Q: Are you using any of the new measuring technology or those digital screens that help customers visualize how their custom suits will look in various colors and patterns?
A: To be honest, I don’t think that’s for us. We have almost 30 tailors working in this building and our customers expect that personal touch. It’s not uncommon for a VIP customer from Scottsdale or Boston to fly into NYC on a Friday with his wife or partner and spend the entire day shopping. In these cases, our tailor shop will work all night so the customer can fly home on Saturday with his new wardrobe perfectly altered. Since we’re so much about personal service, the digital stuff doesn’t quite resonate with our customers.
Q: Yet you’ve launched an e-commerce business, right?
A: Yes, and we’re very excited about it! It hadn’t been part of our culture previously so I saw a huge opportunity there. We hired a whole new young digital team and shifted our marketing dollars so we’re now spending 45 percent of our budget online, and 55 percent on traditional advertising, which our customer still appreciates. I’m very happy with our recent print Christmas catalog.
Q: How much of your total business is done online?
A: It’s still only about 8 percent; it should be 15-20 percent. In fact, I was just complaining to our head of e-commerce who immediately replied that our web business was up 16 percent in October. I told him that’s not good enough: I need it up 200 percent!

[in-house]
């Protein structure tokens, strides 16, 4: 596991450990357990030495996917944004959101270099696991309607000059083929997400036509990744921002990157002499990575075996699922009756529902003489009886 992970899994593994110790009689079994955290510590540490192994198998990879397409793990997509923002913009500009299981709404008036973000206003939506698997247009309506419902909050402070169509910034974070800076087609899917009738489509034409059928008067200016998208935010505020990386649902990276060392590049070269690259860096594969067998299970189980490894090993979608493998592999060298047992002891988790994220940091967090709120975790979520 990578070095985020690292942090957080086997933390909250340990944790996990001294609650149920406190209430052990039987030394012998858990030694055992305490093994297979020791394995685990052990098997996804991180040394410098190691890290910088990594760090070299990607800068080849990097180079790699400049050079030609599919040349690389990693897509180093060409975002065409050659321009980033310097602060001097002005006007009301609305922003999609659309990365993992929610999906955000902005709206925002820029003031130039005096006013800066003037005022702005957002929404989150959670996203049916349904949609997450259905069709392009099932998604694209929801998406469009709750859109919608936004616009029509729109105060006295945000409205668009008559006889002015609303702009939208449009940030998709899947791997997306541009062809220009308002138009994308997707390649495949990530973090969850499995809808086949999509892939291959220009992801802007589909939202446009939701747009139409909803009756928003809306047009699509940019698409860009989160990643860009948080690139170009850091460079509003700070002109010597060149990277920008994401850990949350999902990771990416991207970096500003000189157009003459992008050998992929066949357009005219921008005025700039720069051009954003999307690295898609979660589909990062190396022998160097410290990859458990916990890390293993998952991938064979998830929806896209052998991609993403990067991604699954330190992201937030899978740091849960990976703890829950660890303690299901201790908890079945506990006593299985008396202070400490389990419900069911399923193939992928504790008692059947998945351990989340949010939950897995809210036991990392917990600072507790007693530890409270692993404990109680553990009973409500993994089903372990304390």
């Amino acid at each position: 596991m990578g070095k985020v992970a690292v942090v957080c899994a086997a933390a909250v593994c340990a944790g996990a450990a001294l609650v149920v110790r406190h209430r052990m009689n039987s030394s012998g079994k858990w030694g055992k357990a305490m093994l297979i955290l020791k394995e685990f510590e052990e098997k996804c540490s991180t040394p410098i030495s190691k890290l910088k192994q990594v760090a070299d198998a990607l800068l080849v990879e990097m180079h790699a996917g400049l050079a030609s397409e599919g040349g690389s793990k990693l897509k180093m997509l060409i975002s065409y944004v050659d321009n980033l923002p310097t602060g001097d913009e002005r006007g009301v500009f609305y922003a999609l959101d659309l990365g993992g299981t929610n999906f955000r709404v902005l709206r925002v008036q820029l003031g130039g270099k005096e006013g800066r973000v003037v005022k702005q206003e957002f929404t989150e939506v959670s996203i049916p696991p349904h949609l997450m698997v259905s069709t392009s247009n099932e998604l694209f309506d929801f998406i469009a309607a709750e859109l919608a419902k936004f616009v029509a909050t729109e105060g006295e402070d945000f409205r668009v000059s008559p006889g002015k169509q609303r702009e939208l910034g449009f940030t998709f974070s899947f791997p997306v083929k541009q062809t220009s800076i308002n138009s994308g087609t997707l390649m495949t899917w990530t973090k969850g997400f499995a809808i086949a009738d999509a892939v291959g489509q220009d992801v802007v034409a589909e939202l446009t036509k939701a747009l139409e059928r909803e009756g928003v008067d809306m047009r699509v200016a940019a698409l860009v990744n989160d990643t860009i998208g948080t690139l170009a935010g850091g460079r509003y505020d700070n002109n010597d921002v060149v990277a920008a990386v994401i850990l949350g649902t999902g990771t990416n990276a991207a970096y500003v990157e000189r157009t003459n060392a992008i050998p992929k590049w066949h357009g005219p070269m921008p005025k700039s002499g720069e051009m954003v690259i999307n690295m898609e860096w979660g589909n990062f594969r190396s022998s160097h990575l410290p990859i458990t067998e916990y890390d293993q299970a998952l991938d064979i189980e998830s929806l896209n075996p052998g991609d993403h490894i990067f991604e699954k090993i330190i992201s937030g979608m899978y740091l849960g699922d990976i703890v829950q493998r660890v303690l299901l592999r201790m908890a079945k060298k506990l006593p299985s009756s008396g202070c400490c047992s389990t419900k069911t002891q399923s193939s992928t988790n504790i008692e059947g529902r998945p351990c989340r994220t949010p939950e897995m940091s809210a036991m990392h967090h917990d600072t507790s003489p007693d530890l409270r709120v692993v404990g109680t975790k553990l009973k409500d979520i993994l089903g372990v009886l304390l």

Q: You mentioned a wholesale business: what’s that about?
A: Right now, it’s mostly luxury robes for men and women, all made right upstairs by our very talented craftsmen. We’re looking to wholesale the collection since it’s so unique. However, the problem is that most retailers are not all that eager to buy product from another retailer. We recently shipped some robes to Rochester Big & Tall and they’re really excited about the potential. Because B&T is a niche business, they don’t see us as competition.
Q: Tell me about your women’s business, which has long been a struggle?
A: We never sold much women’s, I think because we didn’t address working women. In retrospect, it seems obvious: we’re right in midtown between the Harvard and Yale clubs; we should be catering to professional women all day long. With our new product mix, I think the business will continue to grow. Plus it’s now all under the direction of one creative director so there’s a single vision guiding everything we do.
Q: What’s been performing best at retail this fall/winter?
A: Suits have been consistent and contemporary sportswear is doing really well. In fact, our best sellers are items we never thought we could sell: suede leggings, men’s banded bottom joggers in luxury fabrics (they sold out!), quilted vests for men and women (sold out twice!), sporty shoes, even hiking boots. We’re selling hand-knit sweaters for dogs crafted in Uruguay (my dog Patsy is in our Christmas catalog!), knit caps with fur pompoms, mink-lined men’s vests and barn coats…
Q: What is your outlet strategy? Do you worry that off-price will damage the Paul Stuart image?
A: We have only one outlet and this is for disposing of past season goods. We don’t plan on opening more: it’s only an absorption strategy. Bottom line, our stores are on sale only twice a year, and only end-season. We don’t do point-of-purchase promotions because we’re not competing with Saks or Bergdorf’s on the big brands. Virtually everything we sell is exclusive to us.
Q: I think Mr. Grodd must be smiling from heaven to see how you’re building on his legacy.
A: We’re trying really hard to maintain the family values and I think we’re achieving that. I never knew Cliff Grodd personally but from all I’ve heard, he was the one who created a culture revolving around the world’s finest product and exceptional service. It’s a philosophy that’s served us well.